Carree: Is it.

Jones: He plans someday, and I have someone at home like this, that they want to go to spring training everyplace they can and see a game in every major league ballpark. Now, here's the problem, we have a granddaughter that we raised. She has been in more major league parks than both of my sons and that ticks them off. But is there such a thing as just making your own tour? Taking a year or six months off and hitting them?

Carree: You probably can, but I'm not real sure, I'm not real sure what-- how I'm going to do that. That may be one of those things that I may do when I retire, and all.

Jones: But you never retire.

Carree: No, I like to work and so I'm going to do something, pretty much all my life probably. Something else I want to do is write books. I've actually written a book about a baseball scout. He was a 93 year old scout. It's called Scout's Honor.

Jones: Great title.

Carree: And unfortunately, we didn't finish the book. We self-published it, my wife and I did and we didn't finish it.

Jones: Talk to Jack.

Carree: Well, no, the-- we've already published the book, and all. But it was-- we were hoping to have the book done before the scout passed away, but he passed away, and all. And he was a wonderful man. And we also wrote a book about our dog, or our dog wrote a book Leaving My Mark: Autographical Musings of a Successful Business Dog. He had quite an imagination. He met a lot of dogs on our walks and they became part of their enterprises, which is the largest pet-owned company in the world, so-- so, he had quite a staff, you know. And he had, like, a lot of responsibilities, like, plate cleaning. Some of them were on patrol.

Jones: And did he protect your street?

Carree: He protected our street. And if he couldn't protect it, he found someone on his staff who could, yes.

Jones: I know that dog. That's amazing. Well, you got to be a good guy it you like dogs, so.

Carree: Oh, I love dogs.

Jones: But getting back to something that you haven't been able to do or to finish or something, seeing the stadiums is one thing, but--

Carree: And I'd like to write books, and all, and I have talked with Jack about a book about athletes. You know, we talked about all the great athletes that come through here, and all, and we've talked about maybe trying to do a book like that.

Jones: That would be great. Be a great Christmas gift. Get it ready in time for-- of course, you can't, but, you know.

Carree: Well, I'm-- well, that's just it. See, we had discussed it last year and my schedule got bogged down and I couldn't get it done this year. So, maybe we can aim for next Christmas, and all, to have the book. You know, books have to be done at least six months in advance, and all.

Jones: I know, at least.

Carree: At least that long, yeah, so.

Jones: I know about that.

Carree: There was one other thing that we had briefly touched on, you were talking about all of the great athletes. I was fortunate to come here at a time when athletics just really took off, here. I think I was a little spoiled. I thought that this was the way it always was. When I arrived, you had Michael Jordan, Clyde Simmons, Kenny Gattison. They all played against each other.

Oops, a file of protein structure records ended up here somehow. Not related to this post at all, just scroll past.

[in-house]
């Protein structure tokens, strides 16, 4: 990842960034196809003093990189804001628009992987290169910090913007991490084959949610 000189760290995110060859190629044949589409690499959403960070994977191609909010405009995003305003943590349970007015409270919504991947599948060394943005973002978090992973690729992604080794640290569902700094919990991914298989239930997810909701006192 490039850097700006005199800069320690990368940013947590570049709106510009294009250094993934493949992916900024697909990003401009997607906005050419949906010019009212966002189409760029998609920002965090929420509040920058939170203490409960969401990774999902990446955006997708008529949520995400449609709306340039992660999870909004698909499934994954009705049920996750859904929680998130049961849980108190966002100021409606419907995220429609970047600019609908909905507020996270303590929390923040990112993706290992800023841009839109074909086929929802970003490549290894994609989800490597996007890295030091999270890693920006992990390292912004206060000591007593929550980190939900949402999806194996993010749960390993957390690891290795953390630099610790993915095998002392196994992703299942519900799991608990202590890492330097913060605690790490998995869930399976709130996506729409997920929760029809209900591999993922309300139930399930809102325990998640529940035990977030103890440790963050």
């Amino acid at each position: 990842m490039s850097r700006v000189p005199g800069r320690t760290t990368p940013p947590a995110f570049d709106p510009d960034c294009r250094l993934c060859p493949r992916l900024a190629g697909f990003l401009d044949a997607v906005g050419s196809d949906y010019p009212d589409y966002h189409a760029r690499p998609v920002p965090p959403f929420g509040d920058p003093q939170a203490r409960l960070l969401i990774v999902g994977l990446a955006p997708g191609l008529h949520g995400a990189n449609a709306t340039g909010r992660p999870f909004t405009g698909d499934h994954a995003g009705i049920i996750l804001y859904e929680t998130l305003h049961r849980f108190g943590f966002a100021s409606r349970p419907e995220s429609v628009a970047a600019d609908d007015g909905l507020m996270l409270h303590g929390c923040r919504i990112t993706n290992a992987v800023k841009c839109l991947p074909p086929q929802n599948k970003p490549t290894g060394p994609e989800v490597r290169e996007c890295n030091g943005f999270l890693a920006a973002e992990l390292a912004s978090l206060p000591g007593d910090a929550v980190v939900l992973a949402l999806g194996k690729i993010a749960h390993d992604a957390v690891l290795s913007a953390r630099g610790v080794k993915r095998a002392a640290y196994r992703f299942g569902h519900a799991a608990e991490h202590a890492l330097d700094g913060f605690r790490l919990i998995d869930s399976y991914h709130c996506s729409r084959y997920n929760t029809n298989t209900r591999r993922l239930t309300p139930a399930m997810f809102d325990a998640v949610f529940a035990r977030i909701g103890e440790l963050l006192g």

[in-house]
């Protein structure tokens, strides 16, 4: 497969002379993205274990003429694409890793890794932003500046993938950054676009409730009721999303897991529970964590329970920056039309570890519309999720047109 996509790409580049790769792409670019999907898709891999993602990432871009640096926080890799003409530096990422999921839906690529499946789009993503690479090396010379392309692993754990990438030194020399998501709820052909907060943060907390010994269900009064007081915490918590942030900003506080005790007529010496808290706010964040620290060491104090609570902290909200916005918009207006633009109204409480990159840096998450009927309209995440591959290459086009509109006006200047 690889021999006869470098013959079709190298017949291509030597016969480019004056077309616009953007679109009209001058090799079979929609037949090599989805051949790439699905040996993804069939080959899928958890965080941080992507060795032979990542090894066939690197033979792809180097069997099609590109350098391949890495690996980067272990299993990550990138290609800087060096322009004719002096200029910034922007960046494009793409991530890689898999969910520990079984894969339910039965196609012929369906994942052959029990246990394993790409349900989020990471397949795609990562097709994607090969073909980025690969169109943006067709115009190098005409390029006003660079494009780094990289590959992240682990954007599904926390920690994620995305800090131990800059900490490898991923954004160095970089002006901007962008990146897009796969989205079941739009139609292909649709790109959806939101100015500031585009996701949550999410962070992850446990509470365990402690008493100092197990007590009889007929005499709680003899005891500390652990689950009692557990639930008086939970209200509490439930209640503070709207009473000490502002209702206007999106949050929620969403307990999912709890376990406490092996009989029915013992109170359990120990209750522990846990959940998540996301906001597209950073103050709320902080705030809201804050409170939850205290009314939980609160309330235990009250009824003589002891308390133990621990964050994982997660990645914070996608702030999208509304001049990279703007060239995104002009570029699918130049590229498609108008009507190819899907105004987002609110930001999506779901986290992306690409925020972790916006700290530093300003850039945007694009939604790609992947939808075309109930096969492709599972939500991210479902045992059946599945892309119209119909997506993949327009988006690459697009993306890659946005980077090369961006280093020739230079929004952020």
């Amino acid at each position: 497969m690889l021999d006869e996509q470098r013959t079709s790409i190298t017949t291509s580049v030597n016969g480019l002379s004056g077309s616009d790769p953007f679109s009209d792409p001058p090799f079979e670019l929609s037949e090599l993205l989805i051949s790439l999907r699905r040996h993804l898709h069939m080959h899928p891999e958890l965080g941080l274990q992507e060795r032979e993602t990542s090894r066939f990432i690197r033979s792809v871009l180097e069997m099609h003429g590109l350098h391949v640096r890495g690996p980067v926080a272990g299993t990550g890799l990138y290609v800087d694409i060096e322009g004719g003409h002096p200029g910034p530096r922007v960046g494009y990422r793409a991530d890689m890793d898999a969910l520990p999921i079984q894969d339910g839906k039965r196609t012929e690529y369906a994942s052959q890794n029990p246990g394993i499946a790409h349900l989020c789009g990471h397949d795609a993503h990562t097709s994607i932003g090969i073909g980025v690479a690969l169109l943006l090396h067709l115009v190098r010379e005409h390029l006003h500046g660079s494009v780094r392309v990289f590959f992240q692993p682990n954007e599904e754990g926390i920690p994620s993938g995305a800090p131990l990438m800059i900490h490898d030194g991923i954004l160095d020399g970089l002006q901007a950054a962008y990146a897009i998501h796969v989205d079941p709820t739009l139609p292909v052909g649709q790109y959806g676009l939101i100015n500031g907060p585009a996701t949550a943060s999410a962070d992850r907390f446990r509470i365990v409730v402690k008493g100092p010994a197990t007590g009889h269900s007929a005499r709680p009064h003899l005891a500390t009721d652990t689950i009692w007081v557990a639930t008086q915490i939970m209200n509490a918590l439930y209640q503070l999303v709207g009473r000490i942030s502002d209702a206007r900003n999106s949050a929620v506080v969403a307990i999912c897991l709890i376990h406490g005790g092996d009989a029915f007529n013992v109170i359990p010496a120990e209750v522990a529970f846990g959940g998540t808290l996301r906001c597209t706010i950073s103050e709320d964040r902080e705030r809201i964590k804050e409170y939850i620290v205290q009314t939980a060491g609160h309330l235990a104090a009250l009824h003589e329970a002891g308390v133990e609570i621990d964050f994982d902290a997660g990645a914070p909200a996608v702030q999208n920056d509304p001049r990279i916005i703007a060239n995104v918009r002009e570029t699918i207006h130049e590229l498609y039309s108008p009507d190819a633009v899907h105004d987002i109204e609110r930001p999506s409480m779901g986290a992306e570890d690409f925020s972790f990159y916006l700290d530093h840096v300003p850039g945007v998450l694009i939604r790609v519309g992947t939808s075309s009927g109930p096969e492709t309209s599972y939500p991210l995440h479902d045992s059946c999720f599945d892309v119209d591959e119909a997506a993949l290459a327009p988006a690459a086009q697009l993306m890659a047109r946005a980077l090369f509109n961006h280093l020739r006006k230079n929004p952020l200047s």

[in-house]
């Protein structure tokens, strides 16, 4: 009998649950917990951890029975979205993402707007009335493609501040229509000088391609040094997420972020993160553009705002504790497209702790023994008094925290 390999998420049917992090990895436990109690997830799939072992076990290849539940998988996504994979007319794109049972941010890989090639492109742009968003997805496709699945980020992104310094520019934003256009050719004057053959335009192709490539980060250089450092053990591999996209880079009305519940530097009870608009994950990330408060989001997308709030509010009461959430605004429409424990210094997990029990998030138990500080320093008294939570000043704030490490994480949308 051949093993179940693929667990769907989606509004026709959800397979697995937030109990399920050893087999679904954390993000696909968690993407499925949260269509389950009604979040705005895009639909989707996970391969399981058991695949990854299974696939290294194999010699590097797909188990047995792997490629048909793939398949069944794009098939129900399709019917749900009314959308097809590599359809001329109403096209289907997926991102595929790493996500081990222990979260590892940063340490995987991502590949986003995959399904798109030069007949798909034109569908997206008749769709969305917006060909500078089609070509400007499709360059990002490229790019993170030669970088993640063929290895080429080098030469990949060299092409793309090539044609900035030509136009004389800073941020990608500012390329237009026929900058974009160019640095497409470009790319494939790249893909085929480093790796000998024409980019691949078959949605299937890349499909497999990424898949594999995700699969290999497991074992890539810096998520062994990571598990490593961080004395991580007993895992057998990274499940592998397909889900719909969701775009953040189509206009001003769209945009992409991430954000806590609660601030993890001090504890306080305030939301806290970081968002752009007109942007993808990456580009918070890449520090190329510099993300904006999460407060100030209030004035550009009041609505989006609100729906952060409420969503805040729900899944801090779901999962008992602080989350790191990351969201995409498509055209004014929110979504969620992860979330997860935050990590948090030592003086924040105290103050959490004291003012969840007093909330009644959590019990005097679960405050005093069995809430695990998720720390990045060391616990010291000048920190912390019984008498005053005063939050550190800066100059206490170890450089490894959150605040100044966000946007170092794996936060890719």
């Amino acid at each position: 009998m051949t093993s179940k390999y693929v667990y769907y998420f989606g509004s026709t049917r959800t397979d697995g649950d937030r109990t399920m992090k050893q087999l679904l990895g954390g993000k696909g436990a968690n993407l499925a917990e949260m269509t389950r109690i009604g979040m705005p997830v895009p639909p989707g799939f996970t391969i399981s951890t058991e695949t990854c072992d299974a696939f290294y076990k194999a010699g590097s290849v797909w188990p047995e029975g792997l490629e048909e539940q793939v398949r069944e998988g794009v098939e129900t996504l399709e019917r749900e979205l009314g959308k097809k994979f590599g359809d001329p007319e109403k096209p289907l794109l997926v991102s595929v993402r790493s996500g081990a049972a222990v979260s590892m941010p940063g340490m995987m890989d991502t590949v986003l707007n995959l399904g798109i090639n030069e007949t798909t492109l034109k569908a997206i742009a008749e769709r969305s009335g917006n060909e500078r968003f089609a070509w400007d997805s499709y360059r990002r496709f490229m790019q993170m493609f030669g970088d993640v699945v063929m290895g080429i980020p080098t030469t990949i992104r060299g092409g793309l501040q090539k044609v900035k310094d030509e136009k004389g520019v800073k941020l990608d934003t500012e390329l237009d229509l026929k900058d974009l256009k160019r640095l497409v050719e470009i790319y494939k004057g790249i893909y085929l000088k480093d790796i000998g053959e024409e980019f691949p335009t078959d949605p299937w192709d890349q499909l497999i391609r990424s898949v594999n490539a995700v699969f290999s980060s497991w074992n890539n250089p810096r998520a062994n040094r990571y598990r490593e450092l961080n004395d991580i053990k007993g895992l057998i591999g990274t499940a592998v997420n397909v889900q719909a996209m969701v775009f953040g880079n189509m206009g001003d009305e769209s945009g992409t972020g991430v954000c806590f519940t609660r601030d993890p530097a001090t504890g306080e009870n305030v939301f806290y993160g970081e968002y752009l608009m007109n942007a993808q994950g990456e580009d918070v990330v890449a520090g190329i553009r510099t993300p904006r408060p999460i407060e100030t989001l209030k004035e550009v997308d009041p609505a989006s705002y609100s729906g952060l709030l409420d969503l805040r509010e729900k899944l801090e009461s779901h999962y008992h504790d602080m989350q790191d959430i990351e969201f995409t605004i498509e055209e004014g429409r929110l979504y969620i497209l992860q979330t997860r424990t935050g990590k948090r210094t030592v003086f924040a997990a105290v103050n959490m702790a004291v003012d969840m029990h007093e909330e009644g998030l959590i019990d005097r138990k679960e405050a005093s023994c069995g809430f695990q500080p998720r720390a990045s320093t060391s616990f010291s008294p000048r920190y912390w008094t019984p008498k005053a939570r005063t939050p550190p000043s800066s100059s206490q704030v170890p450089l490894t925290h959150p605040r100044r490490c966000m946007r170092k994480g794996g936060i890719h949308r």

Jones: I wanted to ask you about Kenny Gattison. Yeah, okay.

Carree: Yes, and they all played against each other, and all. So, that was quite a time and it was just amazing. And Laney and New Hanover had all these great athletes, and yet they weren't even the best teams in your conference, and all. These other teams had just as many great athletes, as well. So, it was just a phenomenal time. I just remember thinking, "Wow, it's just incredible."

Jones: You must have thought you'd died and gone to heaven.

Carree: Yes, pretty much.

Jones: We've got only a couple of minutes left, Chuck, but how many sports editors have you worked for? Probably a whole-- don't try to count them.

Carree: My guess is at least nine or 10, perhaps even more. It's a lot.

Jones: Yeah, I imagine so. They move on to wherever it's bigger and better etc... etc... maybe not anymore, but at any rate. Well, this has been-- we could probably talk and just listen to you reminisce for another hour, but I don't want to keep you. I'd like to keep up with your book that you're going to write, and I hope you do. I can guarantee you got a couple of buyers right here, more than that. And it sounds wonderful and I think The Star News in Wilmington and UNCW are most fortunate to have somebody with your knowledge and you're so calm.

Carree: Thank you.

Jones: You are so calm. I guess that's why you continue to roll on, you just keep your self-control and enjoy it.

Carree: I try to just go with the flow.

Jones: That's good. You think we're going to have a couple of good seasons coming up in the ACC or in baseball? I know it's just ended, but still, you know.

Carree: I think so, yes. I think so.

Jones: I hope so.

Carree: I think the ACC is a wonderful conference and the Seahawks.

Jones: They are something else.

Carree: Yes, yes. I think Mark Scalf and his baseball program is just-- they continue to get better and better, and all, and I can see them being nationally ranked again very soon, maybe next year.

Jones: They're going to love to hear that.

Carree: Yes, I can see them-- they have a chance to move very highly into that upper echelon, I think, and all.

Jones: Good. Thank you.

Carree: Thank you. It was my pleasure.

Jones: Oh.